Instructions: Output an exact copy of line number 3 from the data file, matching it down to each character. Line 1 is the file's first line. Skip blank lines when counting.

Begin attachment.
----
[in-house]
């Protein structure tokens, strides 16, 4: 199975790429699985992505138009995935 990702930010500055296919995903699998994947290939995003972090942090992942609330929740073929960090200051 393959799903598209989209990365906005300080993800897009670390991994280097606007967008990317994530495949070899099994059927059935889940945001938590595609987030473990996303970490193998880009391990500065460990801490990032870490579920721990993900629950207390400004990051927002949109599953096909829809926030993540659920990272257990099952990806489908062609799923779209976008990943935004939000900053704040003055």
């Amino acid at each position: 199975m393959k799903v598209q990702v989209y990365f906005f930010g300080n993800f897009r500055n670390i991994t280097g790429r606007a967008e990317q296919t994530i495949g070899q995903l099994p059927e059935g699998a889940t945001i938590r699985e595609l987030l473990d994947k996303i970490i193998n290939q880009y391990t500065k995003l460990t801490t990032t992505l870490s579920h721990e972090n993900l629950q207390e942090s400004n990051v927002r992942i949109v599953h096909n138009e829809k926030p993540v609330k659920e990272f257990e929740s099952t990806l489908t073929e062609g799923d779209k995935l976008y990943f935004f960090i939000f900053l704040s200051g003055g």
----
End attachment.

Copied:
């Amino acid at each position: 199975m393959k799903v598209q990702v989209y990365f906005f930010g300080n993800f897009r500055n670390i991994t280097g790429r606007a967008e990317q296919t994530i495949g070899q995903l099994p059927e059935g699998a889940t945001i938590r699985e595609l987030l473990d994947k996303i970490i193998n290939q880009y391990t500065k995003l460990t801490t990032t992505l870490s579920h721990e972090n993900l629950q207390e942090s400004n990051v927002r992942i949109v599953h096909n138009e829809k926030p993540v609330k659920e990272f257990e929740s099952t990806l489908t073929e062609g799923d779209k995935l976008y990943f935004f960090i939000f900053l704040s200051g003055g």